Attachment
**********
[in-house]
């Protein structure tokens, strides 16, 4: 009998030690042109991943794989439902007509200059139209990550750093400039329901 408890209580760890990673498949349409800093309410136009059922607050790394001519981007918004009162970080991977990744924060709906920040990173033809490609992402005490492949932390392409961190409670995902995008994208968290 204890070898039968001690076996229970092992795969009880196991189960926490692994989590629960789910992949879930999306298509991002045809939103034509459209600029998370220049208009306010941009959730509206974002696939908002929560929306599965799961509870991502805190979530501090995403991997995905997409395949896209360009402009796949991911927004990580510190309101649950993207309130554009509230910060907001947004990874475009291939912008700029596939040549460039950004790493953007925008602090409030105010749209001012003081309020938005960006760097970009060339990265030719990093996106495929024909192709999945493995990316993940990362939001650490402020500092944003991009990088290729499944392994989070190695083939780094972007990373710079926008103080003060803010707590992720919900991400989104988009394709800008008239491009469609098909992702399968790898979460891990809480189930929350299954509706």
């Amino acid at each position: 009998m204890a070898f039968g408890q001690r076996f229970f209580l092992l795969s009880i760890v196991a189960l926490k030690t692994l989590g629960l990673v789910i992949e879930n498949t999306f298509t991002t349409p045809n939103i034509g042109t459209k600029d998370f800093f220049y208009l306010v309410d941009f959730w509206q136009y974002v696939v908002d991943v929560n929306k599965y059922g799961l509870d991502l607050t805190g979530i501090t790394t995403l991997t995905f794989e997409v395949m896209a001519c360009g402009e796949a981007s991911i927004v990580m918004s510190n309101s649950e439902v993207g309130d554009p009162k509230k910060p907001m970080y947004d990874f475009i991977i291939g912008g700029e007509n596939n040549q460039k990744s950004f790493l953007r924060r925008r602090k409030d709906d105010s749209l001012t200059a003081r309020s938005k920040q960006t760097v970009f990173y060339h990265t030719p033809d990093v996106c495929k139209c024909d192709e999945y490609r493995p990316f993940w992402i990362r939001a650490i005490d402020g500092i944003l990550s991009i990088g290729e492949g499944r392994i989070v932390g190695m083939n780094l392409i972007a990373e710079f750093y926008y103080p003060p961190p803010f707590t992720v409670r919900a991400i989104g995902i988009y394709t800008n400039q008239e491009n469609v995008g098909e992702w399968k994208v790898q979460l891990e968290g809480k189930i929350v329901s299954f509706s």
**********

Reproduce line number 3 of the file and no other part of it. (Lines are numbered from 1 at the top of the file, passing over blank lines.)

């Amino acid at each position: 009998m204890a070898f039968g408890q001690r076996f229970f209580l092992l795969s009880i760890v196991a189960l926490k030690t692994l989590g629960l990673v789910i992949e879930n498949t999306f298509t991002t349409p045809n939103i034509g042109t459209k600029d998370f800093f220049y208009l306010v309410d941009f959730w509206q136009y974002v696939v908002d991943v929560n929306k599965y059922g799961l509870d991502l607050t805190g979530i501090t790394t995403l991997t995905f794989e997409v395949m896209a001519c360009g402009e796949a981007s991911i927004v990580m918004s510190n309101s649950e439902v993207g309130d554009p009162k509230k910060p907001m970080y947004d990874f475009i991977i291939g912008g700029e007509n596939n040549q460039k990744s950004f790493l953007r924060r925008r602090k409030d709906d105010s749209l001012t200059a003081r309020s938005k920040q960006t760097v970009f990173y060339h990265t030719p033809d990093v996106c495929k139209c024909d192709e999945y490609r493995p990316f993940w992402i990362r939001a650490i005490d402020g500092i944003l990550s991009i990088g290729e492949g499944r392994i989070v932390g190695m083939n780094l392409i972007a990373e710079f750093y926008y103080p003060p961190p803010f707590t992720v409670r919900a991400i989104g995902i988009y394709t800008n400039q008239e491009n469609v995008g098909e992702w399968k994208v790898q979460l891990e968290g809480k189930i929350v329901s299954f509706s």